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Moneyball: Heading for a Home Run

Friday, September 23, 2011

Moneyball was so good Cinema Siren feels like she’s been hit over the head with a baseball bat. Who knew this baseball geek-fest would turn out to be so exciting or have me rooting like I was in the stands myself?

What looks appealing about Moneyball? Cinema Siren knows less than nothing about baseball. Brad Pitt looks nothing like he did in the oft-YouTubed naked Troy scene. Why will the general public care? Well, why did so many non-computer geeks flock to and appreciate The Social Network? Because it was about way more than Facebook.

No matter the subject, when a movie is really good, it’s universal. Moneyball is the ultimate underdog story, not just about the 2002 unlikely winning streak of the Oakland A’s. This is not one of those baseball films with a series of big games. Baseball fans will still enjoy the exciting scenes on the field, and find fascinating the hot-headed trading talk in the boardroom, but this movie is about much more than America’s pasttime. It is a celebration of the under-appreciated, undervalued, and the seemingly washed up, working together to show the world their worth.

Central to what makes this film such a joy to watch is the recurring message that there are gifts inside everyone beyond what meets the eye. Moneyball says sometimes even in the big money game of baseball, finding and harnessing those gifts lead to far more success than lauding any one individual.

The script, written by Steven Zailian (Schindler’s List) and Aaron Sorkin (Oscar winner for The Social Network) shows great wit and touches of humor mixed with moments of tenderness and intensity. There is dialogue that touches on very deep subjects, and brevity offered not in jokes as much as through our ironic understanding of what they’re up against. It offers no dull moments as it pitches the narrative ball from the dugout to the boardroom to the personal lives and histories of the characters, many of which are based on real people.

As Billy Beane, the nerve-wracked, failed major leaguer with a hunger to redeem himself, 20-million-dollar actor Brad Pitt commits 100 percent. He is at his best, and if the reported pay cut is accurate, this casting is one of the best deals made in Hollywood this year. He appears looking fully his age, and bone-tired to boot. His Beane is vibrating loneliness and yearning. With his tenacity and stubborn hopefulness, he makes himself so sympathetic you can’t help but root for him to succeed with his crazy plan.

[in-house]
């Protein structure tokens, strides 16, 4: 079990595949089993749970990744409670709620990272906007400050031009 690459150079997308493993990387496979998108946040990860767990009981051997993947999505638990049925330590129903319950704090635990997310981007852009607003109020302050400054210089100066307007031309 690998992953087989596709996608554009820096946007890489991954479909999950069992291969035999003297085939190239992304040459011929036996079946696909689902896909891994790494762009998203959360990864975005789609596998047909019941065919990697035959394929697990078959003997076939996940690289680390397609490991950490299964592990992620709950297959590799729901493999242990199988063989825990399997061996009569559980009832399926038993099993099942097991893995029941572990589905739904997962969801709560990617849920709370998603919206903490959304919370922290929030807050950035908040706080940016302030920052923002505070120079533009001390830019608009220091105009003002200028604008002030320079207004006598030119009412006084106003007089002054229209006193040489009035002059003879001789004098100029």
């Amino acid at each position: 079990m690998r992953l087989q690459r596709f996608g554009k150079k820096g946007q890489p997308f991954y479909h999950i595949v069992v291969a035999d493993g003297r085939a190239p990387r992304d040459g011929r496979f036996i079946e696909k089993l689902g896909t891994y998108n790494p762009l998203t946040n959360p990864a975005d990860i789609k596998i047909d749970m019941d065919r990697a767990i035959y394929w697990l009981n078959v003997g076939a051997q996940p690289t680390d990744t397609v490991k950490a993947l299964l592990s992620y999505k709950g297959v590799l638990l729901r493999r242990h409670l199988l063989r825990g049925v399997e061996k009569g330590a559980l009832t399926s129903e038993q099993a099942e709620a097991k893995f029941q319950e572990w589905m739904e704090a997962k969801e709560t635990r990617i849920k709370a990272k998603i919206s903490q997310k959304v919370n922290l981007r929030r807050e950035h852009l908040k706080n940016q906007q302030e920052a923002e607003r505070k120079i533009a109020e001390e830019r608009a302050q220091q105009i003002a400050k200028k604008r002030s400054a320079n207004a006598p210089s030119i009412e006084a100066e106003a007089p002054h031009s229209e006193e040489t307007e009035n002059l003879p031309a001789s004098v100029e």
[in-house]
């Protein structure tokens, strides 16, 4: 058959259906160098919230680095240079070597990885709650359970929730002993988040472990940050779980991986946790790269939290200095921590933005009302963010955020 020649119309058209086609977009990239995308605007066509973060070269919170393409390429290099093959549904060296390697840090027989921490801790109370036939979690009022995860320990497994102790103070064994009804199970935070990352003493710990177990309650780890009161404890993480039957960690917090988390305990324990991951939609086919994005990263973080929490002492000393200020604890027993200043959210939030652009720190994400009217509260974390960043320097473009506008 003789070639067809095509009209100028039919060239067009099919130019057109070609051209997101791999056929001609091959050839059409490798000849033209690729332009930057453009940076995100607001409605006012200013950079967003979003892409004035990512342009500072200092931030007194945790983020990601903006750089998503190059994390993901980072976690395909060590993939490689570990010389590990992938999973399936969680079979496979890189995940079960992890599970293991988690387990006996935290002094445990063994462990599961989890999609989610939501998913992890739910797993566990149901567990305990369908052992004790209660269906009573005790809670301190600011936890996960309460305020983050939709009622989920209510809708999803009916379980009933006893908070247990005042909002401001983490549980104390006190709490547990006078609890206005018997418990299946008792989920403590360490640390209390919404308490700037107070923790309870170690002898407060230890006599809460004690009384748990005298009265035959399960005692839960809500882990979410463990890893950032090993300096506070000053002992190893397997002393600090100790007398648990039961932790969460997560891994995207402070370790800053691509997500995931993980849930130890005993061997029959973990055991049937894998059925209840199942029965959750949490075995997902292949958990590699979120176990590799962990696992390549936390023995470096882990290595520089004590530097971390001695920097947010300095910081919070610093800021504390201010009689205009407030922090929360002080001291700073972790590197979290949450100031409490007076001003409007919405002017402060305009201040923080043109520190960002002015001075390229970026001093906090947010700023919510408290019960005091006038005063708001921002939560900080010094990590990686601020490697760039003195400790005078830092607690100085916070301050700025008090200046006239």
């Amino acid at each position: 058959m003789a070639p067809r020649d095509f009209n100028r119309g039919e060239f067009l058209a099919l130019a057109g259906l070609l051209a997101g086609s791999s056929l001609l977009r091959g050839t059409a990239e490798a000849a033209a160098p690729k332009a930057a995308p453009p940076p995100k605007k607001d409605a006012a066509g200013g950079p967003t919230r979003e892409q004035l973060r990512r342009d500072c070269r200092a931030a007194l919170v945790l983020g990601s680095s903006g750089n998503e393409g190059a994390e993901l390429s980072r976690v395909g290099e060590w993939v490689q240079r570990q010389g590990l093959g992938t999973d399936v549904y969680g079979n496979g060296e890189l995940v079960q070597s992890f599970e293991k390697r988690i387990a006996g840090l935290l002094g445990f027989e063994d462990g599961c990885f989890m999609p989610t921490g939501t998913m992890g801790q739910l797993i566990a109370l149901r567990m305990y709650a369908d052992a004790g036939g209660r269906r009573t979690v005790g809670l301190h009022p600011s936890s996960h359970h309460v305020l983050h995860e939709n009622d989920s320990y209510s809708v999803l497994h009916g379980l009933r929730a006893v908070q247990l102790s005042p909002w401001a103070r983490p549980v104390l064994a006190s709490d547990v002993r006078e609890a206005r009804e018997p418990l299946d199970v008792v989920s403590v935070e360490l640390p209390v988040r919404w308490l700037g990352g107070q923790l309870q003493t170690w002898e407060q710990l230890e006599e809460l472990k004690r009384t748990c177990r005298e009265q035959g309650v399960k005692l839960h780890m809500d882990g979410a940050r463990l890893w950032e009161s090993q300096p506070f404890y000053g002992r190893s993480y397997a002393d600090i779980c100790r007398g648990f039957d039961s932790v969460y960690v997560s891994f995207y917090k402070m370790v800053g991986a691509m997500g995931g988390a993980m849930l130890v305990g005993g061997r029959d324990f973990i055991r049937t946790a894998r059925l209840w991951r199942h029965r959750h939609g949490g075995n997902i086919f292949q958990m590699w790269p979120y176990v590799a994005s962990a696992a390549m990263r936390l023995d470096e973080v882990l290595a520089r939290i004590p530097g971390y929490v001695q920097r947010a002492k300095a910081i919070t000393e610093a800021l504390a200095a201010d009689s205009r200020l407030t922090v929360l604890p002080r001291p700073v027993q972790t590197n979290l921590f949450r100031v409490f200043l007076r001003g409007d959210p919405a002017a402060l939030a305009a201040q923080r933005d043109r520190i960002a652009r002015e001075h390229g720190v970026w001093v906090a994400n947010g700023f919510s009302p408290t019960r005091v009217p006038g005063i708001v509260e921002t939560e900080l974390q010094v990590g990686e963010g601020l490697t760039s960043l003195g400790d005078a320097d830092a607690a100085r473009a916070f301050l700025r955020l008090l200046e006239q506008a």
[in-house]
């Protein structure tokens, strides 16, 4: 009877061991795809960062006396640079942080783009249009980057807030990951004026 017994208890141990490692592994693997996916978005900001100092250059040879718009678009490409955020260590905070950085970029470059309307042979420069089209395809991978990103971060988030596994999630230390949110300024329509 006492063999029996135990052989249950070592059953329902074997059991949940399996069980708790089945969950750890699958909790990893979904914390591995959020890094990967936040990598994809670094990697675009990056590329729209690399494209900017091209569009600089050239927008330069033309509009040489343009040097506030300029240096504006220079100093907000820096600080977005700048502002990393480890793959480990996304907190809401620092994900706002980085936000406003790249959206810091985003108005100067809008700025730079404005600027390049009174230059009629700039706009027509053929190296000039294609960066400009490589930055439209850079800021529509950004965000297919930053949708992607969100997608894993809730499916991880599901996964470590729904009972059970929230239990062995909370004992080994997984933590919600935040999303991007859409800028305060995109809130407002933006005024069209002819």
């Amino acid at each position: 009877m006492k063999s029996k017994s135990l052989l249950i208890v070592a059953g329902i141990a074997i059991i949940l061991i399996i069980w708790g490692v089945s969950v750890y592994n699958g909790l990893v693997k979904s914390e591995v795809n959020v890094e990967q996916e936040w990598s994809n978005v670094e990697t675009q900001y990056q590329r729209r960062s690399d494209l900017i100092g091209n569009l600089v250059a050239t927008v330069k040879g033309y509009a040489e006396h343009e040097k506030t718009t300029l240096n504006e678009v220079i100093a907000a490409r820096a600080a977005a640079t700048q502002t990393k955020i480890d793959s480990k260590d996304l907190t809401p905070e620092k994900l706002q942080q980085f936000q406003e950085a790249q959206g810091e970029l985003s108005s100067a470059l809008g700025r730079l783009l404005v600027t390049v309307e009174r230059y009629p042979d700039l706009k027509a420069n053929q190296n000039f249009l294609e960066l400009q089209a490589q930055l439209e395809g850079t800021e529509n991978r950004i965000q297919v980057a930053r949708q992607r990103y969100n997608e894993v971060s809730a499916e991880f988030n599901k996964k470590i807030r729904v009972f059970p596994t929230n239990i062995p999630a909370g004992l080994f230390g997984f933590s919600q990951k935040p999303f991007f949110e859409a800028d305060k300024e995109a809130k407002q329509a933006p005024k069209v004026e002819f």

On the surface, this plan seems antithetical to any formula that might lead to baseball’s best moments… Don’t most revered and repeated stories in baseball involve superstars with stellar stats?

Beane is left in a bad predicament when his best three players get poached by teams with more money. In replacing them, he knows he can’t compete with teams wealthy enough to hire the big names. He compensates for the loss of these high priced and highly visible athletes by building a composite of them with a careful selection of undervalued and less popular players. His plan is to create a winning team based on statistics, measuring players’ performances beyond looks, batting average, and popularity, focusing on solid consistent playing and getting on base.

His right hand geek and numbers cruncher Peter Brand calls the idea baseball’s “island of misfit toys.” He may be the guy an older scout nicknames “Googleboy,” but he holds steadfastly to his stats, and has the ear of the man choosing the team. As Brand, funnyman-du-jour Jonah Hill shows he has strong serious acting chops, and I think we can expect to see him in both comedic and dramatic offerings going forward.

The whole cast handles the script wonderfully. All the actors play their roles believably, from the leads, to the players, to their families. Philip Seymour Hoffman as manager Art Howe is like an immovable stone statue of stubbornness, and he makes Pitt’s character seem like an annoying Jack Russell terrier nipping at his heels. He should take him more seriously, as he discovers. As Beane’s 12-year-old daughter Casey, Kerris Dorsey plays it sweet and beyond her years worried for her overworked dad.

Who knows what director Bennett Miller has been up to since his 2006 Oscar nom for Capote? We are all lucky he stepped in after two other directors fell by the wayside, David Frankel (Devil Wears Prada) who dropped out, and Steven Soderbergh (Pitt’s director in the Oceans trilogy) who got the plug pulled by Sony just before shooting started. Miller keeps the pacing true to Sorkin’s writing style, flipping between fast and intense and reflective and tense. We have little to go on as to how he works with actors, but if Capote and Moneyball are representative, he’ll only become more sought after.

At one point, by way of explaining an emotional decision, Beane says, “It’s hard not to be romantic about baseball.” This movie isn’t helping any of its viewers stay objective. What’s not romantic about wanting a happy ending for baseball’s island of misfit toys? Whether they get one or not, walking away hopeful is one of the best reasons I can think of to go see a movie.